Signed Einar Jolin and dated 1916. Canvas 60 x 92 cm.
500 000 - 600 000 SEK
47 438 - 56 926 EUR
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Bukowski Auktioner, Stockholm, Moderna Höstauktionen 1998, cat no 206.
Nationalmuseum, "Den unga expressionismen", 1944.
Einar Jolin (1890 – 1976) was a Swedish painter best known for his decorative and slightly naïve Expressionist style. After studies in Stockholm, Jolin and his artist friend Isaac Grünewald traveled to France for further studies at the Académie Matisse in Paris, a private school in which Matisse instructed young artists. The group included many Swedish artists, among them Sigrid Hjertén, Isaac Grünewald, and Edward Hald. Jolin would stay in Paris from 1908 to the outbreak of World War I 1914 when he returned to Sweden.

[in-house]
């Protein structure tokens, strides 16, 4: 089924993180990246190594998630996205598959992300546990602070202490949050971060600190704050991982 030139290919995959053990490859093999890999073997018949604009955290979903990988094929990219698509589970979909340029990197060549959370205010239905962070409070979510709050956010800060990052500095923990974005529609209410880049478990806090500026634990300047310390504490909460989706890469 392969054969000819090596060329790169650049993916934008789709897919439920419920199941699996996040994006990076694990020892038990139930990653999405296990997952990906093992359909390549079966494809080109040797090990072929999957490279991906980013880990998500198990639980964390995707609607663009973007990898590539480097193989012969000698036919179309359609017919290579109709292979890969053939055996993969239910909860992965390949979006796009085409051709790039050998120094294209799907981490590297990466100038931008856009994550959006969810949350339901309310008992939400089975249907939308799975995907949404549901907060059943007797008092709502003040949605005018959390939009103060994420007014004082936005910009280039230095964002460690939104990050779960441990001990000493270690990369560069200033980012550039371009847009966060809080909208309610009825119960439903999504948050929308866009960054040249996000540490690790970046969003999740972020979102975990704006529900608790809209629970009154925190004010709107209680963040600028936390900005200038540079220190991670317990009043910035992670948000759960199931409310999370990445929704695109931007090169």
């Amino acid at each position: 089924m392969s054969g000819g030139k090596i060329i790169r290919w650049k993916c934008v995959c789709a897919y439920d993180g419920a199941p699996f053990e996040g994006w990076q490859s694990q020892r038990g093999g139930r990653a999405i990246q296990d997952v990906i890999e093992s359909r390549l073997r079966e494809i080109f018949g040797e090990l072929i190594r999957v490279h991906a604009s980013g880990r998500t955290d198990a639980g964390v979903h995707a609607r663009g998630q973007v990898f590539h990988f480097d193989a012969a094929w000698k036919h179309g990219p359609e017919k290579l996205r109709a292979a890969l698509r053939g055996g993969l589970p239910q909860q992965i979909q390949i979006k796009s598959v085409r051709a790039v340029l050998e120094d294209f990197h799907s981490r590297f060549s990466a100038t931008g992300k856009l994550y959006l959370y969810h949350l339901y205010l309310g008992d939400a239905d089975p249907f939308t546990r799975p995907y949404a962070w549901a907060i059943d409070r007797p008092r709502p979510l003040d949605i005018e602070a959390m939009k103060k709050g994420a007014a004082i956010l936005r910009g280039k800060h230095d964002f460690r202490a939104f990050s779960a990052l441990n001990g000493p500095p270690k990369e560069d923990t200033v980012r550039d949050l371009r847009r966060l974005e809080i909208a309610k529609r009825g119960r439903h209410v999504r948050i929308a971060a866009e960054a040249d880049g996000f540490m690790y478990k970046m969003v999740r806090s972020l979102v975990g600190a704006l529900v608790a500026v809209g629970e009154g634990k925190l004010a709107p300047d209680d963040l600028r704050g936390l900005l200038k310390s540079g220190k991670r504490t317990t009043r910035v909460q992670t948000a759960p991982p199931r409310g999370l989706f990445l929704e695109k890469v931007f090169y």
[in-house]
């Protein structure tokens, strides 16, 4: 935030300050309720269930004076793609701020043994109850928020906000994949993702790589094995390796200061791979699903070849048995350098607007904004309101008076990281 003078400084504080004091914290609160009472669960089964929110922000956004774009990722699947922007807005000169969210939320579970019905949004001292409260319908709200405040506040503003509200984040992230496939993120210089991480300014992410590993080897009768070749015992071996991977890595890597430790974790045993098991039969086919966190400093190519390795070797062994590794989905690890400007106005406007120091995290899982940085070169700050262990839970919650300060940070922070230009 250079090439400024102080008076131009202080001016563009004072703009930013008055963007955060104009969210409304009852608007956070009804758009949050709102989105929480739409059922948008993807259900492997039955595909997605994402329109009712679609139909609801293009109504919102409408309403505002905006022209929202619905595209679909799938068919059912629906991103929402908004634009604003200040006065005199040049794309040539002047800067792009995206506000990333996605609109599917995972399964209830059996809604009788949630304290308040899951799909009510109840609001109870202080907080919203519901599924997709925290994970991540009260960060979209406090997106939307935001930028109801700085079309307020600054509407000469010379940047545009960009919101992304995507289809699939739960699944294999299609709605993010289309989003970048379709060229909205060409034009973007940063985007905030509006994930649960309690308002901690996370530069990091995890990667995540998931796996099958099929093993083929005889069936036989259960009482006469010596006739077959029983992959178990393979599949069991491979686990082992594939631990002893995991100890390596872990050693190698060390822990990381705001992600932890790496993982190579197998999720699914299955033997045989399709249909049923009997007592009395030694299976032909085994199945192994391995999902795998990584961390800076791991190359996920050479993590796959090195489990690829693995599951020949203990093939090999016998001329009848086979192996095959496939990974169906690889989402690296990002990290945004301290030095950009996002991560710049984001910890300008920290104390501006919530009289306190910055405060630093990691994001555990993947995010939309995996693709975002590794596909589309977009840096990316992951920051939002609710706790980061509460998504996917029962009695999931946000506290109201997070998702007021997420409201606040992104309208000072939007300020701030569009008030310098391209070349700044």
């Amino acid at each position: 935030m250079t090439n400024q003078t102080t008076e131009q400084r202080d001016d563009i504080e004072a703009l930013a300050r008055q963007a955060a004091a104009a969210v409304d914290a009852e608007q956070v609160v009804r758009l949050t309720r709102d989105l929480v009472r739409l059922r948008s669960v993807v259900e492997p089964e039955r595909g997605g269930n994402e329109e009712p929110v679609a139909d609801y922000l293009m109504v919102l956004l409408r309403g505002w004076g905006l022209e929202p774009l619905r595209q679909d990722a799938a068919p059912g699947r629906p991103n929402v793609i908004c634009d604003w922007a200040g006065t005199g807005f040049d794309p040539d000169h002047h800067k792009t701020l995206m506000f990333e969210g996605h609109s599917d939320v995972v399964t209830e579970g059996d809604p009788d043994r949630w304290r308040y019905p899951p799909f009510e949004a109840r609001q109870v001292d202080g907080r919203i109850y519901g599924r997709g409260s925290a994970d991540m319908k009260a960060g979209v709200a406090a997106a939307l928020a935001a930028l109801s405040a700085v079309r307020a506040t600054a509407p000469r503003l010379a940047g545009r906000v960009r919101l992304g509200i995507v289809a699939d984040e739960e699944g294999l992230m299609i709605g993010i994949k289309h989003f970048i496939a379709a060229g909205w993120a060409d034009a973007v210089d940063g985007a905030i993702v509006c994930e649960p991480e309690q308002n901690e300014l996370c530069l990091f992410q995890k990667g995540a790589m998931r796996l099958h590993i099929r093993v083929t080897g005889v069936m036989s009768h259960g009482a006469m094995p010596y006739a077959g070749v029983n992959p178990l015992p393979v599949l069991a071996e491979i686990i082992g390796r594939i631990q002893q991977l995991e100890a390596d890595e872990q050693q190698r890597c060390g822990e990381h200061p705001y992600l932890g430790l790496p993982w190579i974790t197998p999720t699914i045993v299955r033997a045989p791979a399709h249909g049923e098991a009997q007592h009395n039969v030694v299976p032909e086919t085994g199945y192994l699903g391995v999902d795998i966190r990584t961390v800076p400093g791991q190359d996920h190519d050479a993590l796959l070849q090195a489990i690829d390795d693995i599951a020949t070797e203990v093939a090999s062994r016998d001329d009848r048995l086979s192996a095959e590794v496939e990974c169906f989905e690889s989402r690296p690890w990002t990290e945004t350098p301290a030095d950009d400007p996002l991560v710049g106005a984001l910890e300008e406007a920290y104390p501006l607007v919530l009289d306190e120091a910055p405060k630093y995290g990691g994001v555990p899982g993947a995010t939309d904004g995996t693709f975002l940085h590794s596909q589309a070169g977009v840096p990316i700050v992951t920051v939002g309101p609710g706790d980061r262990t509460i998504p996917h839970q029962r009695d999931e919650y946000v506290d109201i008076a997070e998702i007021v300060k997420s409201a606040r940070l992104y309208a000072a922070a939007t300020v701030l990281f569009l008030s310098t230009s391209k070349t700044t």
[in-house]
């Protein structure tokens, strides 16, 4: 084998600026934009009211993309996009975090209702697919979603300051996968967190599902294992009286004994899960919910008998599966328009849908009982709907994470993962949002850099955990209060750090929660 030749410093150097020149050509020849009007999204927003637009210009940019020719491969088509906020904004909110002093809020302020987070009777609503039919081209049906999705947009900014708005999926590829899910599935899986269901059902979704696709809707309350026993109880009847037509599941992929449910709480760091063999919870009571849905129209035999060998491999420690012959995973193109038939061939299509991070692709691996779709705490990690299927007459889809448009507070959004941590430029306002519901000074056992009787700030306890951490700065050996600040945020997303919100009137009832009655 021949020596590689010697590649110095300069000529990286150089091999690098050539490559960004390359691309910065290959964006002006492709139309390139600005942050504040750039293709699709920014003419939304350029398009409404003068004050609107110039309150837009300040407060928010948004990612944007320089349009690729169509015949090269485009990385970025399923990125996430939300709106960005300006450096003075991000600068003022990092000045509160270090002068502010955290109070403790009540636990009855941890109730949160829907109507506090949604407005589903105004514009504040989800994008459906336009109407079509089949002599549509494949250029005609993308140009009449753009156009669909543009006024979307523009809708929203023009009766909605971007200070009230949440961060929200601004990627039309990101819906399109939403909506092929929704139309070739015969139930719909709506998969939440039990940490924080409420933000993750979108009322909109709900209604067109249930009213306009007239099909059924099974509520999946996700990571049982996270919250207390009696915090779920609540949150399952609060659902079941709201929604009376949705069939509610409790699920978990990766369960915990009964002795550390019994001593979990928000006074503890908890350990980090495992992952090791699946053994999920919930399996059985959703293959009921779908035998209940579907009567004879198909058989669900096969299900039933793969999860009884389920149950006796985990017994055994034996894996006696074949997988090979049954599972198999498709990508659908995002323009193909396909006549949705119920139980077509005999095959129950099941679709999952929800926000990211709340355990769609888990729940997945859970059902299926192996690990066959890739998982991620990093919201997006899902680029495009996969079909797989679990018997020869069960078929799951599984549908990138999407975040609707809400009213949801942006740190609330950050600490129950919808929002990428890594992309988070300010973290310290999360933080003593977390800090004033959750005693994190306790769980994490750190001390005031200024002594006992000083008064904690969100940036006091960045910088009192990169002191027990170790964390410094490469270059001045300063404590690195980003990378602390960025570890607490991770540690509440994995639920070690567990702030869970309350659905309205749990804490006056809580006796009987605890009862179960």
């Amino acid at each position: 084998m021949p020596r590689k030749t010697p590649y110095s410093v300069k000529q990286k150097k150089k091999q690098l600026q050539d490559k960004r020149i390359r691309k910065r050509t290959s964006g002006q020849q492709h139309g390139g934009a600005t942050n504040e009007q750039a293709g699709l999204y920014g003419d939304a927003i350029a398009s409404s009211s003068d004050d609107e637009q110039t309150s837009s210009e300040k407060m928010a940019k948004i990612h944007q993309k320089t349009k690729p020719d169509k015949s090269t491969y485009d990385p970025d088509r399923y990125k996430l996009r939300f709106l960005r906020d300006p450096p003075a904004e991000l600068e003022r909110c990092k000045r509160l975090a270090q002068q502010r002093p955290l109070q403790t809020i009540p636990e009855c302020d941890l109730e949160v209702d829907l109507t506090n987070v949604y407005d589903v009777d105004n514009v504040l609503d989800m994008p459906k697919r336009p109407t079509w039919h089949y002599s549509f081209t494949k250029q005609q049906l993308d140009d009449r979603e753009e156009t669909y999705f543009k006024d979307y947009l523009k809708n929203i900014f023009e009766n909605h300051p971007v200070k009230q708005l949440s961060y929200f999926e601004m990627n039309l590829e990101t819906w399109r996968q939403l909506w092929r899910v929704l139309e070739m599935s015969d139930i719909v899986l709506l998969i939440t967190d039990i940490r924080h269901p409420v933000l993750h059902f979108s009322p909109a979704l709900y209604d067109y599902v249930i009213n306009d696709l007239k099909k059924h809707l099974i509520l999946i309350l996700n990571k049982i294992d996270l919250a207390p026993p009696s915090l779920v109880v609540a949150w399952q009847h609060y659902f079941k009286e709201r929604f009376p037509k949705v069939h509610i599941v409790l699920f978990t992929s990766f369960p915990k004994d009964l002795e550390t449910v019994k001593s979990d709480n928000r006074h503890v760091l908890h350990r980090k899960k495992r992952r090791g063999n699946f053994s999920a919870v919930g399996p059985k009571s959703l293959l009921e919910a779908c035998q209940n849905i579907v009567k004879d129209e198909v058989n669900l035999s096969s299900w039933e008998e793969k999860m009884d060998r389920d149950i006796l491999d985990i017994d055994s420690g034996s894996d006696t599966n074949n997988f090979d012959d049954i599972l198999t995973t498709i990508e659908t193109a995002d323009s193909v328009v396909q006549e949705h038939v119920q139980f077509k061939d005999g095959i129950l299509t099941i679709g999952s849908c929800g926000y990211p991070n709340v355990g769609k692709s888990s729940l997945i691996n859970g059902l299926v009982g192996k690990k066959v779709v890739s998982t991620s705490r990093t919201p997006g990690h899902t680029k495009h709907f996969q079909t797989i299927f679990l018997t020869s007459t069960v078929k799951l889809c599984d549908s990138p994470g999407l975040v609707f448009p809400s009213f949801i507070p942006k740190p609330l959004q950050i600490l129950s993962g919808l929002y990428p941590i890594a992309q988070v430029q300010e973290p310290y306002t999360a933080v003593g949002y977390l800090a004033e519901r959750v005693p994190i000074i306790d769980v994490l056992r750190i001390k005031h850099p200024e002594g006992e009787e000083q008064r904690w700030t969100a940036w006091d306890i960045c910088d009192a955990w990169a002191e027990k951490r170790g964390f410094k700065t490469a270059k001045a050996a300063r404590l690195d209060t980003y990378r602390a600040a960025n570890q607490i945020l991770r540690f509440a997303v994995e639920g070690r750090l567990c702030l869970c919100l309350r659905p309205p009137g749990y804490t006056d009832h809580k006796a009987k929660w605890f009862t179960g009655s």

Jolin painted portraits, still lifes, and cityscapes, always accentuating what he called "the beautiful" in his motifs. He mainly worked in oils and watercolors, using delicate brush strokes and light colors. His most noted works are his paintings of Stockholm during the 1910s and 20s in his trademark naïve style.
Jolin traveled extensively during his career, collecting impressions and inspiration for his paintings. After World War I he visited North Africa and Spain, and then on to India, Africa and the West Indies. He was also influenced by his studies of Oriental art, especially Persian and Indian miniatures.
In 1954, Einar Jolin toured the United States with an exhibition, during which the Secretary-General of the United Nations, Dag Hammarskjöld, purchased a painting for his office in the UN building.